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The Violet Files

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The plus-size model and queer advocate on living authentically in the face of judgment, finding euphoria and empowerment in makeup, and how the industry can become truly inclusive.

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In celebration of diversity, individuality, love, gender expansiveness, self-expression, and Pride, VIOLET GREY spotlights the LGBTQIA+ creatives and activists who inspire us.

Mina Gerges is all about visibility and intersectionality. Raised in Egypt, where living as their most authentic self could have had dangerous consequences, the gender-fluid model, advocate, and designer now appears in publications like Teen Vogue and PAPER Magazine and has fronted campaigns for major international brands, all while becoming known on social media for celebrating plus-size bodies and creating bold, colorful makeup looks. Here, an intimate conversation with Gerges about feeling invisible, the transformative power of beauty, and finally being celebrated for all that they are.

  • 01

    VIOLET GREY: How would you describe your relationship to beauty products and the idea of beauty growing up?

    MINA GERGES: As I get older, I learn to be more secure and accepting of myself. I think it just comes with aging and recognizing that there’s so many things that make one beautiful that don’t just revolve around appearances. Growing up surrounded by Eurocentric beauty standards, I would constantly compare myself and wish certain features looked like what I saw in ads. Now, I recognize that we’re all different and that there’s so much more to us than how we look. We all have lived experiences and have had to overcome personal and professional hurdles to be who we are. That personal story is what makes us beautiful, not how chiseled our jaws are.

  • 02

    VG: Did you always feel like you could fully express yourself? Style, gender expression, verbally, and otherwise?

    MG: Ever since I was a kid, being creative and expressive felt instinctual to me. But I grew up in the Middle East, and despite being too young to understand why, I knew that I had to do it secretly. I used to sneak into my mom’s bedroom when no one was home and put on her red lipstick, try on her clothes, and pretend I was in a Nancy Ajram music video (my favorite Arab pop star). It was in those brief moments that I learned how freeing it is to be my authentic self, and I also learned how important it is to protect that joy and do it safely. Because of that, I learned that beauty and self-expression are transformative, and not just physically—it creates a euphoric feeling that is so empowering. I try to honor that journey and portray that feeling in all of my work.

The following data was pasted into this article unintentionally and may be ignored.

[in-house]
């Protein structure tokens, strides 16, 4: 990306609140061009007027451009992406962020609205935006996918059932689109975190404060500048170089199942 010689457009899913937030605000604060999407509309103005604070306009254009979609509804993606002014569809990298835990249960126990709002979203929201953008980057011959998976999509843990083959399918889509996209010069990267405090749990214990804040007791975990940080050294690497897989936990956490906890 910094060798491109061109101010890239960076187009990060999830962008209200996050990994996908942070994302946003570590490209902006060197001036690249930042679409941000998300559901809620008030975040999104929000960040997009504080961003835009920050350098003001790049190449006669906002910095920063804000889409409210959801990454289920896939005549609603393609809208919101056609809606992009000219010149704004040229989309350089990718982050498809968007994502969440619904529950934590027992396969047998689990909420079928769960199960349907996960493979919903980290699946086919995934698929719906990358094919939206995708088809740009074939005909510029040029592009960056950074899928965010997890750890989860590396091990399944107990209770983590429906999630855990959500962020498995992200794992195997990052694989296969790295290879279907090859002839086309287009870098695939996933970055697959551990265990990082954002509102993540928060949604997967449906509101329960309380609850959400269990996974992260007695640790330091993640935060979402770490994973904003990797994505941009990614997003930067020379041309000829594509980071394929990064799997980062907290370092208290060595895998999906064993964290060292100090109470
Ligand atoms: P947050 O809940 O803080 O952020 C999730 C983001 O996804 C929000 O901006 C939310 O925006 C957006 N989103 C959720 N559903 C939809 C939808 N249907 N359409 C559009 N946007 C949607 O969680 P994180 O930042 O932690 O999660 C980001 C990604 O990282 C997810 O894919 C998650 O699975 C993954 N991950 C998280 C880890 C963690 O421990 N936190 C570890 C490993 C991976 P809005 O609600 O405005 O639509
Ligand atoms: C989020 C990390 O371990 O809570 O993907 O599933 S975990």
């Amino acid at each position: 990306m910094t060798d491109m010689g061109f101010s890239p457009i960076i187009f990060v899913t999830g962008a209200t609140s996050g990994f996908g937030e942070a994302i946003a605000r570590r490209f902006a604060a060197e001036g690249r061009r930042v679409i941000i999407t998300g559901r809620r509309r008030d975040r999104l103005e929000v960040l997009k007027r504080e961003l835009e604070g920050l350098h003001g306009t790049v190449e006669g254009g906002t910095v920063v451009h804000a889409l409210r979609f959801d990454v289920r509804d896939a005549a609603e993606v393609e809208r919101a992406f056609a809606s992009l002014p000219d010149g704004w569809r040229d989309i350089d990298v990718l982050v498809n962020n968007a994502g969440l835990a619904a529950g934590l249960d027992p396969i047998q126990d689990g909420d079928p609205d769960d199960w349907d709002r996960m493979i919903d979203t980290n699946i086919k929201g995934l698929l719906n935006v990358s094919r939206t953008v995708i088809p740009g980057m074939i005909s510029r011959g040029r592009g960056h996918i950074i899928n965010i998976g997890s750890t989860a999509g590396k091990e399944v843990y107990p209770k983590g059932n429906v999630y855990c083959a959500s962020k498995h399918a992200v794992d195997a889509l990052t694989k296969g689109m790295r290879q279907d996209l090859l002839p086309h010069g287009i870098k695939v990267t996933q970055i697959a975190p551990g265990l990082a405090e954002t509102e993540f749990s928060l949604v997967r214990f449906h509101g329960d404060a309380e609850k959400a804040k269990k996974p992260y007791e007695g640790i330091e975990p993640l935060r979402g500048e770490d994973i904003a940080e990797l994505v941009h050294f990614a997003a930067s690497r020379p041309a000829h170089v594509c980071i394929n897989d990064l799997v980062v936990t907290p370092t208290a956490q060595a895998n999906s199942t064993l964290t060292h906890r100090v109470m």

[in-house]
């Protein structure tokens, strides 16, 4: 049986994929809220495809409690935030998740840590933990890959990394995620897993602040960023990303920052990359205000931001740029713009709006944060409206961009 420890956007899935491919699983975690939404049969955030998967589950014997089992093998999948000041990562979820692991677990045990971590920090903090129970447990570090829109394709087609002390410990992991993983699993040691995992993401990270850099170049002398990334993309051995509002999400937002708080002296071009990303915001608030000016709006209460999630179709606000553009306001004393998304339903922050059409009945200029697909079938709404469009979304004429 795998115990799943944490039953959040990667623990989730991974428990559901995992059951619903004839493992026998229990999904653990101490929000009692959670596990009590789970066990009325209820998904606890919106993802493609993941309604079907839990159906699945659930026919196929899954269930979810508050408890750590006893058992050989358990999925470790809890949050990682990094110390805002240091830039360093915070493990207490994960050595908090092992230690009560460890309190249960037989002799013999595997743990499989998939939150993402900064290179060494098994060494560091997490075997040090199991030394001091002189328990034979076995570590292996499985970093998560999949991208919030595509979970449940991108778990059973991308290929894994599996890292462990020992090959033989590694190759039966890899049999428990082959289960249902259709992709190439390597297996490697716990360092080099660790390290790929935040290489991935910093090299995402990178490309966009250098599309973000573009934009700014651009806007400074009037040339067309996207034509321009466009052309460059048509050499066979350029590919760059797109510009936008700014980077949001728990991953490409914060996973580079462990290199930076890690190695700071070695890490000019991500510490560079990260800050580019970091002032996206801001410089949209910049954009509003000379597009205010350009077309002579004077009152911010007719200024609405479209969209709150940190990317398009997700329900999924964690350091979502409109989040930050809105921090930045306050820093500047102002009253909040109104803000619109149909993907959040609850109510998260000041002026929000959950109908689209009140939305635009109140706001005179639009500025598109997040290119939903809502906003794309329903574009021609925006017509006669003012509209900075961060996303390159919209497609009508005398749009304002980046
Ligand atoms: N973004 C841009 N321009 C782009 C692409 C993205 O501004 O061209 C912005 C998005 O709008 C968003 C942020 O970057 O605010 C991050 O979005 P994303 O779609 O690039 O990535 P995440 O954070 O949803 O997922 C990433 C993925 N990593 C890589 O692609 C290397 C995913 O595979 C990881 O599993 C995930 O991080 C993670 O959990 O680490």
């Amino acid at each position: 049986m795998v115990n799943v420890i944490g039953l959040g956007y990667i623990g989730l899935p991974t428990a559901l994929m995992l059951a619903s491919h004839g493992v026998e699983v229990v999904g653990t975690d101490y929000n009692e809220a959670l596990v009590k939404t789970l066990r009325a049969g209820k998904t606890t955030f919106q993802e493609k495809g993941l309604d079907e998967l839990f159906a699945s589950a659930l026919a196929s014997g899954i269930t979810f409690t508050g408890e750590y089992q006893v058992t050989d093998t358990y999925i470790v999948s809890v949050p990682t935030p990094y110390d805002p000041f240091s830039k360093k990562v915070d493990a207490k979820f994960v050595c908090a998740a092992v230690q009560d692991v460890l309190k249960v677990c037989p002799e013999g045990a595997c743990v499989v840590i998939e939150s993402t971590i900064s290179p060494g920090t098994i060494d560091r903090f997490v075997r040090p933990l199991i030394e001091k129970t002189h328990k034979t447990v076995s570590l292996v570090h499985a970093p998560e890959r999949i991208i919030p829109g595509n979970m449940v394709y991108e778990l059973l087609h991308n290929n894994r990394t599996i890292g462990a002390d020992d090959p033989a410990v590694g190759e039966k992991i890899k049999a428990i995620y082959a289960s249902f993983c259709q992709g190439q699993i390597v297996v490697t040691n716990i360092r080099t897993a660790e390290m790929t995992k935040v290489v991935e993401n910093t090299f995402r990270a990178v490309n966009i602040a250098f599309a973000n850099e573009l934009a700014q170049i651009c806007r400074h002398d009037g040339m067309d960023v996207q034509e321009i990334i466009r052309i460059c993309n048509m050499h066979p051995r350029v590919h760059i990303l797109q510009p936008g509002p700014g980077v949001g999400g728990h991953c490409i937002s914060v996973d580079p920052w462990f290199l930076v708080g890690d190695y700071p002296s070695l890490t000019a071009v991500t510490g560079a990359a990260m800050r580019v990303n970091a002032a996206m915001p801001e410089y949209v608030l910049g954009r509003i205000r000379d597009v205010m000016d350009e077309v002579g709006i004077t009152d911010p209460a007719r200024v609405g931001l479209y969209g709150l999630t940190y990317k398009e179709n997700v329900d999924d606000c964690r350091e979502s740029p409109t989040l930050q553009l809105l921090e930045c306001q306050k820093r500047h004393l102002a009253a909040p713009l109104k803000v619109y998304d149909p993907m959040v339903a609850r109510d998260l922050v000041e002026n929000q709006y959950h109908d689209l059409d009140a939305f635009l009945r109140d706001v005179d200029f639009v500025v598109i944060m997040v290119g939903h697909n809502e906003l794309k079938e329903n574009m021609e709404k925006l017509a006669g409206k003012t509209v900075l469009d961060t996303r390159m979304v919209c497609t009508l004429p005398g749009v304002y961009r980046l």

• 03

    VG: Do you like makeup? What is your relationship to it now?

    MG: My relationship to makeup has changed a lot over the years. I remember always being made fun of for wearing it, and having people I was dating become disinterested after seeing me wear it. That feeling of being rejected by people just for expressing myself emboldened me to become even more fearless and unapologetic—they’re gonna judge me anyway, might as well have fun and do what makes me happy.

  • 04

    VG: Can you recall a beauty look where you really felt like yourself? What was it, and where were you going?

    MG: My favorite looks are ones where I color my hair and do a bold graphic liner and a matching nail color. I love color, so any time I can use a lot of it, I’m obsessed. My beauty looks in drag also feel equally empowering and authentic. Every look is a reflection of a feeling I get when listening to a particular Arab pop star, a nod to how I first learned to express myself as a kid. Being able to transform into someone completely different—who still somehow really feels like me—is really special.

  • 05